China III Cultural Revolution 1966 1969

    China IIa Tibet 1950 1951

    China IIb Tibet 1954 1959

    Colombia I La Violencia 1948 1958

    Colombia II FARC 1964 .

    Costa Rica Civil War 1948 1948

    Cuba Cuban Revolution 1956 1959

    Cyprus Ia Greek/Turk Clashes 1963 1964

    Cyprus Ib Coup/Turk Invasion 1974 1974

    Domin Republic Dominican Civil War 1965 1966

    Egypt Free Officers' Coup 1952 1952

    El Salvador FMLN/FDR 1979 1992

    Ethiopia I Eritrea 1961 1993

    Ethiopia II Tigray 1975 1991

    Ethiopia III Ogaden 1977 1978

    Georgia I South Ossetia 1990 1992

    Georgia II Abkhazia 1992 1993

    Greece Greek Civil War 1944 1949

    Guatemala I Coup 1954 1954

    Guatemala II Guatemalan Civil War 1960 1996

    GuineaBissau I War of Independence 1963 1974

    GuineaBissau II Coup 1998 1999

    India II Hyderabad 1948 1948

    India III Naga Revolt 1956 1997

    India IV Sikh Insurrection 1982 1993

    India Ia Part/Kash/In-Pak War 1946 1949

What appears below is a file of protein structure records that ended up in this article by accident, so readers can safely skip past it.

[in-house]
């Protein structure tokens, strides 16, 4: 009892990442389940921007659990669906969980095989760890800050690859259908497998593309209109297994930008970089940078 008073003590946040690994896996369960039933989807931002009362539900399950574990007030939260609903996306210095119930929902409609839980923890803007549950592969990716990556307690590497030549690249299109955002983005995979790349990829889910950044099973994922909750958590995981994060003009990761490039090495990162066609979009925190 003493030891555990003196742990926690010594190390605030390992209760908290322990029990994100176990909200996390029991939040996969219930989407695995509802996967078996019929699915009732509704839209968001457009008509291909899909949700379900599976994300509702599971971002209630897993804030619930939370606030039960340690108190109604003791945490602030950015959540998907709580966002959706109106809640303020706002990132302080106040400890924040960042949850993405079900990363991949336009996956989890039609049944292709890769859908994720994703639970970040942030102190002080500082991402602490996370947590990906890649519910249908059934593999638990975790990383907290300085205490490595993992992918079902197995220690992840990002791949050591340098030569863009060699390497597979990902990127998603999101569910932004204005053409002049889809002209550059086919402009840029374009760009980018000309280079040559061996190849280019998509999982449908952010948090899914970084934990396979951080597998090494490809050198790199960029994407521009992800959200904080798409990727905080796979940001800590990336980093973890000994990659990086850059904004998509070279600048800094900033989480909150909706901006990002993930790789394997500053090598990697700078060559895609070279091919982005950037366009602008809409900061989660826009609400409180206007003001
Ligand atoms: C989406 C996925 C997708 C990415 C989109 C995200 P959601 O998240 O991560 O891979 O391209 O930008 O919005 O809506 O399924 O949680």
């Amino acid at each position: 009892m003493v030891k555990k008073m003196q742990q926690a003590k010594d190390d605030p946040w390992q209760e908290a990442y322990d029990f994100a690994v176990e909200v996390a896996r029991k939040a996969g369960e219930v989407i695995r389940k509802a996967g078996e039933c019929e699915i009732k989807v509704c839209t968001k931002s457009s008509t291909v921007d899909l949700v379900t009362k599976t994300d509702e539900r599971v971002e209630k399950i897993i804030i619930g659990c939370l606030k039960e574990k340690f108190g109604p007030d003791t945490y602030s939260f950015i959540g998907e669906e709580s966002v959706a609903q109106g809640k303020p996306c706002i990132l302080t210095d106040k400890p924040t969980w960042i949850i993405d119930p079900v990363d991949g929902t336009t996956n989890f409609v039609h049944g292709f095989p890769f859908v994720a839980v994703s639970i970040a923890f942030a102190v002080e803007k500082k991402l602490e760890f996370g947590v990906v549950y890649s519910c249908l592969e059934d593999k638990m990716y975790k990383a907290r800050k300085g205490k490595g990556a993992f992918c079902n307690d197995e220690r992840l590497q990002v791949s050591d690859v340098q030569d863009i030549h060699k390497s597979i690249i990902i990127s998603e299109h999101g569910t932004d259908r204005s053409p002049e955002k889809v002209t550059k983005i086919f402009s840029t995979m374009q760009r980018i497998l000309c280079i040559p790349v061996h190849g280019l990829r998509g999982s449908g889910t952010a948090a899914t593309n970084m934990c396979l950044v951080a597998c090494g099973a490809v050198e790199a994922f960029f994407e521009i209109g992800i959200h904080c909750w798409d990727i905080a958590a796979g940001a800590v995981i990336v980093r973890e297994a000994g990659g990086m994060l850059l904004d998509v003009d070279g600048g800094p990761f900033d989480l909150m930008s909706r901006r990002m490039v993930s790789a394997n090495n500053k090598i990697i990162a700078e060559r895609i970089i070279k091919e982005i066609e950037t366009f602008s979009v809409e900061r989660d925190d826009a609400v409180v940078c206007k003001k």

India Ib Kashmir 1965 1965

    India Ic Kashmir 1988 .

    Indonesia I War of Independence 1945 1949

    Indonesia III Acheh Revolt 1953 1959

    Indonesia IV PRRI Revolt 1958 1961

    Indonesia V PKI Coup Attempt 1965 1966

    Indonesia VI East Timor 1975 1999

    Iran I Kurds/Mahabad 1946 1946

    Iran IIa Iranian Revolution 1978 1979

    Iran IIb NCR/Mojahedin 1981 1982

    Iraq I Army Revolt 1958 1958

    Iraq II Mosul Revolt 1959 1959

    Iraq IIIa Kurds 1961 1970

    Iraq IIIb Kurds 1974 1975

    Iraq IIIc Kurds 1980 1991

    Iraq IV Shi'ite Insurrection 1991 1993

    Israel/Palest Unrest/War of Indep 1945 1949

    Jordan Palestinians 1970 1971

    Kenya I Mau Mau 1952 1956

    Korea Korean War 1950 1953

    Laos Pathet Lao 1959 1973

    Lebanon Ia First Civil War 1958 1958

    Lebanon Ib Second Leb Civ War 1975 1990

    Liberia NPFL 1989 1997

    Madagascar MDRM/Independence 1947 1948

    Malaysia Malayan Emergency 1948 1960

    Moldova Trans-Dniester Slavs 1991 1997

    Morocco I War of Independence 1952 1956

    Morocco II Western Sahara 1975 1991

    Mozambique I War of Independence 1964 1975

    Mozambique II RENAMO 1976 1992